Almost everyone in the workforce today, excepting the oldest of the Boomers, grew up playing some kind of video or computer game on a console/computer, handheld device, or old-school video games at the arcade. That’s basically all or part of three generations. The global video game business is worth more than $56 billion, according to a study from PricewaterhouseCoopers, and is headed toward $82 billion by 2015. Add another $2 billion or so for the fantasy sports leagues (U.S.) and you have the makings of a monster business.
The Entertainment Software Association reports that 72% of American households play computer/video games. And it’s not just teens and preteens. The average game player is age 37. And while video/computer game players are more likely to be male than female, across the board 42% of players are female.
And gamers are fans like no one else. When the game Black Ops was released in November 2011, it zoomed to $750 million in sales in just five days. By contrast, the fastest- selling film of all time, “Harry Potter and the Deathly Hallows Part 2,” did $169 million in its opening weekend.
Now we’re seeing the leading edge of the mash-up between cause marketing and games:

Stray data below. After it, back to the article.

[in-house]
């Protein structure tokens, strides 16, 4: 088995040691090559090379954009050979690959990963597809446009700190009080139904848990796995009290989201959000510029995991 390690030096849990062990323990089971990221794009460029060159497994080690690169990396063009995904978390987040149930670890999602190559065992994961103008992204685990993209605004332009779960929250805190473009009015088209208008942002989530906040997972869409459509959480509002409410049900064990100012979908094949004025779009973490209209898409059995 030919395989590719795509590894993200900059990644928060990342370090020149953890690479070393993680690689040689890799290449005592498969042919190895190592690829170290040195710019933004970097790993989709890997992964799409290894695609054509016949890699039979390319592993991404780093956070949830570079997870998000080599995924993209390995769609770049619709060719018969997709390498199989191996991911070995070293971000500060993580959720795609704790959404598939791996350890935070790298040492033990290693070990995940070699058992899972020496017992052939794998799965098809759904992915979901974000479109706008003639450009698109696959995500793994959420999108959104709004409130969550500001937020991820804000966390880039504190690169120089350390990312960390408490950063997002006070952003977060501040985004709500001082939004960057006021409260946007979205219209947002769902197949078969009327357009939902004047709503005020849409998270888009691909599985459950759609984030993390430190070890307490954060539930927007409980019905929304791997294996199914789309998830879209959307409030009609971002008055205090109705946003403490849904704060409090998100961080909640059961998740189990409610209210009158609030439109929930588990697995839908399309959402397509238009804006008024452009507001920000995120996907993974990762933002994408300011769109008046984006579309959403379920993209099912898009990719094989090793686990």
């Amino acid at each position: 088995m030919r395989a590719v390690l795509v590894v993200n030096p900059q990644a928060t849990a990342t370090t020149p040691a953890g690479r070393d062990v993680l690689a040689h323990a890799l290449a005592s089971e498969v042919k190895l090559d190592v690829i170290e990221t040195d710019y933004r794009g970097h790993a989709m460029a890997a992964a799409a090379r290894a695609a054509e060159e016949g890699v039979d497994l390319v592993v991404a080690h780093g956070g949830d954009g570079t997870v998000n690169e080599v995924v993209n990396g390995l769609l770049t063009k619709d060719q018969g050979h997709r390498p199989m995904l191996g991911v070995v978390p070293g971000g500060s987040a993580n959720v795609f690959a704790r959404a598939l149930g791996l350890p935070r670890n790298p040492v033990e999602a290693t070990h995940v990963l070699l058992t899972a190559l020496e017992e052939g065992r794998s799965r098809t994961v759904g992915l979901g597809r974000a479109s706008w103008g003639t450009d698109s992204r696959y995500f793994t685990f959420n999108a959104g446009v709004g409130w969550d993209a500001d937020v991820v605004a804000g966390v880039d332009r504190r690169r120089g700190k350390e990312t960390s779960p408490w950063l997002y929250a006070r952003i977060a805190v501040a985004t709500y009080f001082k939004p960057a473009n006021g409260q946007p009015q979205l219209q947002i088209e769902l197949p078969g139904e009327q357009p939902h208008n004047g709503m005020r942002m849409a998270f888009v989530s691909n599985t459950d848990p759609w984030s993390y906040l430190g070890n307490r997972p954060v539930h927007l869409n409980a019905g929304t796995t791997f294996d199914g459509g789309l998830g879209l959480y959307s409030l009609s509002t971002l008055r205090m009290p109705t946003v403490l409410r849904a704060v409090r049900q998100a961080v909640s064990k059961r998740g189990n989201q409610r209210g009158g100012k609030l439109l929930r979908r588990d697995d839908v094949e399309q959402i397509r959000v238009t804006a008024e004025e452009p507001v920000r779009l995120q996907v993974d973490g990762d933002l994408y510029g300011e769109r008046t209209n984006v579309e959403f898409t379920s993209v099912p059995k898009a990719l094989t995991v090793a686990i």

Mashing up causes and games is a natural, not the least of all because gamers are people. And people repeatedly express their favor of cause marketing, both in principle and in fact.
Games are a form of media and, as do most media, they have a discreet audience. Just as not every person with a TV watches the Oprah Network, not everyone with a game platform plays Duke Nuke’m (now in its 21st year).
By the same token, just as darn near everyone is on Facebook, there are some games that transcend almost all boundaries. Who hasn’t whiled away some time playing FarmVille or Mafia Wars or Angry Birds?
The first cause marketing efforts in gaming have a familiar provenance. When Zynga did its relief efforts for Haiti and Japan, they sold stuff; white corn in FarmVille, a Haiti fish in FishVille, a Haitian drum in Mafia Wars, a chip package in Zynga Poker. All that virtual merchandise came to a cool 1.5 million in real dollars.
Even if it was virtual stuff, that’s not so different than what dozens of real products did for earthquake relief in Japan and Haiti both.
But certainly other kinds of cause marketing are possible with games.
And because more than 35% of Americans have smartphones, according to Pew Internet research, that means games are as close as our pockets. What’s more, given the concomitant rise in what Pew calls “impulse giving” made easy by smartphones it’s easy to imagine that cause marketing with games will not only grow more complex, but more common.